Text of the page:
The risk of malware arriving on newly purchased computer equipment is very real. However, I believe you have much more reason to fear the original manufacturing practices than what goes on during shipment.
Consider that covertly intercepting, opening and resealing equipment is a high costs, high risks endeavour. It is also highly illegal. Assuming you live in the United States, federal statute 18 USC Section 1702 makes it illegal to knowingly open a correspondence addressed to someone else. While there is an exception for opening mail by mistake, I think the acts your fear would be very hard to argue away as a mistake (but IANAL).
However, there are countless examples of malware being factory-installed. Most recently, Dell shipped computers with a pre-installed self-signed root certificate, together with its unencrypted private key. This breaks all PKI for all recent Dell customers:
This was done only a few weeks after Lenovo was caught doing the same thing. And there are countless other examples. Here's another: http://www.zdnet.com/article/malware-found-on-new-hard-drives/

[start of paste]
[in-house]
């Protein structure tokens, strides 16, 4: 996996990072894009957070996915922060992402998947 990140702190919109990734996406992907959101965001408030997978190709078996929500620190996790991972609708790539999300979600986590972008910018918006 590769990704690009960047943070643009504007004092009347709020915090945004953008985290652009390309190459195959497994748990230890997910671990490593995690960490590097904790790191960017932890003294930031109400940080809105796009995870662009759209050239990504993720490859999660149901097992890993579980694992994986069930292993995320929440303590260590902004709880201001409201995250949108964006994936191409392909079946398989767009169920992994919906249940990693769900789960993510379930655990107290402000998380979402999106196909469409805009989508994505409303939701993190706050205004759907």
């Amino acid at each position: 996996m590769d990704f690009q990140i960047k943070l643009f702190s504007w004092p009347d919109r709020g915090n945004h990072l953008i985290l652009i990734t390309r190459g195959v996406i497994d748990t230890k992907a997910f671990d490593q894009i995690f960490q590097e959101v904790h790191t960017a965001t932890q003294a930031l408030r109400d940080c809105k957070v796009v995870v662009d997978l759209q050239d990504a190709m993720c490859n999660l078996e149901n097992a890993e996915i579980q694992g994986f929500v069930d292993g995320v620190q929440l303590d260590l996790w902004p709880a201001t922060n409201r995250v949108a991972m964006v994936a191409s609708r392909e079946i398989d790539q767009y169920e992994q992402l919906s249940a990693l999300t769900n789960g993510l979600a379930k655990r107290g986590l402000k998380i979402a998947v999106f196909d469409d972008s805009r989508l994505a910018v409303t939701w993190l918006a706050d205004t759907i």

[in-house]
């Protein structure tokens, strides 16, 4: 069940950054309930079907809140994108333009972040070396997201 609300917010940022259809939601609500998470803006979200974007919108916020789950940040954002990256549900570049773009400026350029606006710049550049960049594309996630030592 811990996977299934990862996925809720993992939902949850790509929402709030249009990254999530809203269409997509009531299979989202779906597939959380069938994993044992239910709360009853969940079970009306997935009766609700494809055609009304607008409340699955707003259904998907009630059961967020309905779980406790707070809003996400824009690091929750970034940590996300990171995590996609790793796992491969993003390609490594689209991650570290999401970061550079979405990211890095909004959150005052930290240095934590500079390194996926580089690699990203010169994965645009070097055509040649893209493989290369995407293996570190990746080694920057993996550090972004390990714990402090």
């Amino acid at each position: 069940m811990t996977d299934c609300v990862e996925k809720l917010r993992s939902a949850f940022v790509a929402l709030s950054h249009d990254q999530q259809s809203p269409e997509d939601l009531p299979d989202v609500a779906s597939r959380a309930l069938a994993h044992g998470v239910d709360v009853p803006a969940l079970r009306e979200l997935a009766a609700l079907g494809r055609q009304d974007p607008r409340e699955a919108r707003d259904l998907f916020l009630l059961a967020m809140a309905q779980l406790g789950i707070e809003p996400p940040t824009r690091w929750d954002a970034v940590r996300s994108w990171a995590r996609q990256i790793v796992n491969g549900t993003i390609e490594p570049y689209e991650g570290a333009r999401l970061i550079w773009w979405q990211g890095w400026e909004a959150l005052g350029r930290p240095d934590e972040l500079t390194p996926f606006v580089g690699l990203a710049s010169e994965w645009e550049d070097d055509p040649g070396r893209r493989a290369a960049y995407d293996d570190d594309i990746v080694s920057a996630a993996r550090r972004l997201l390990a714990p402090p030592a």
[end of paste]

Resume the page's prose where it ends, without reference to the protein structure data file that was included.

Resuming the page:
The Taipei Times is reporting that around 1,800 new 300GB and 500GB
external hard drives manufactured by Maxtor shipped with malware on
them. What makes this story even more interesting is that Taiwanese
authorities suspected that Chinese authorities were involved.
In these cases, tampering would not be obvious. The drives would arrive factory sealed! Moreover, these are exactly the types of issues that can be (and indeed already are) argued away as mistakes. Plausible deniability and all that. If I was a surveillance-happy Government, this is how I would approach the problem (but, I'm not that paranoid).
In short, if you are worried (and you clearly are), perhaps use a Linux machine (perhaps booted from a live DVD) to deeply format your drive before using it. Hey, maybe this would make a fun Raspberry PI project.